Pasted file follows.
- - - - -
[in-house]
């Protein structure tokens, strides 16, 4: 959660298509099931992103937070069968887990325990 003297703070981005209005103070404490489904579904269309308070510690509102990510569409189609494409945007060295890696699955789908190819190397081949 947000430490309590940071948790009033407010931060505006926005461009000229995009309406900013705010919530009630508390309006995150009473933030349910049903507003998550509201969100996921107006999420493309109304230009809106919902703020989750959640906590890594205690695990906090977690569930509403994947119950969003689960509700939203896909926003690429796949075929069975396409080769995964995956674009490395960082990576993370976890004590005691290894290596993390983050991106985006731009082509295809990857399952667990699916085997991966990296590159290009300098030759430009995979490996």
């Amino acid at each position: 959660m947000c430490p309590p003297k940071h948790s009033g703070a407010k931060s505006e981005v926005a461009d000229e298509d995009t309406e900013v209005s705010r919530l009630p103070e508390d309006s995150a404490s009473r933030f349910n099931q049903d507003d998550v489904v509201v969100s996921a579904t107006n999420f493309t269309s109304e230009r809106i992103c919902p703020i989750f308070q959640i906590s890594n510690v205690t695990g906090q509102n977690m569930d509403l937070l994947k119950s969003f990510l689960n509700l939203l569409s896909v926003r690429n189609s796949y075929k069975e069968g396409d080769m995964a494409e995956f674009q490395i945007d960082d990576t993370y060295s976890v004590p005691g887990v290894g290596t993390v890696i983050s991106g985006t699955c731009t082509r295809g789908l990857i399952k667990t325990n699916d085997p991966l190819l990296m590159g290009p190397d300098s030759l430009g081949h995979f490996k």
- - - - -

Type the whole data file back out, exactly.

[in-house]
């Protein structure tokens, strides 16, 4: 959660298509099931992103937070069968887990325990 003297703070981005209005103070404490489904579904269309308070510690509102990510569409189609494409945007060295890696699955789908190819190397081949 947000430490309590940071948790009033407010931060505006926005461009000229995009309406900013705010919530009630508390309006995150009473933030349910049903507003998550509201969100996921107006999420493309109304230009809106919902703020989750959640906590890594205690695990906090977690569930509403994947119950969003689960509700939203896909926003690429796949075929069975396409080769995964995956674009490395960082990576993370976890004590005691290894290596993390983050991106985006731009082509295809990857399952667990699916085997991966990296590159290009300098030759430009995979490996």
């Amino acid at each position: 959660m947000c430490p309590p003297k940071h948790s009033g703070a407010k931060s505006e981005v926005a461009d000229e298509d995009t309406e900013v209005s705010r919530l009630p103070e508390d309006s995150a404490s009473r933030f349910n099931q049903d507003d998550v489904v509201v969100s996921a579904t107006n999420f493309t269309s109304e230009r809106i992103c919902p703020i989750f308070q959640i906590s890594n510690v205690t695990g906090q509102n977690m569930d509403l937070l994947k119950s969003f990510l689960n509700l939203l569409s896909v926003r690429n189609s796949y075929k069975e069968g396409d080769m995964a494409e995956f674009q490395i945007d960082d990576t993370y060295s976890v004590p005691g887990v290894g290596t993390v890696i983050s991106g985006t699955c731009t082509r295809g789908l990857i399952k667990t325990n699916d085997p991966l190819l990296m590159g290009p190397d300098s030759l430009g081949h995979f490996k």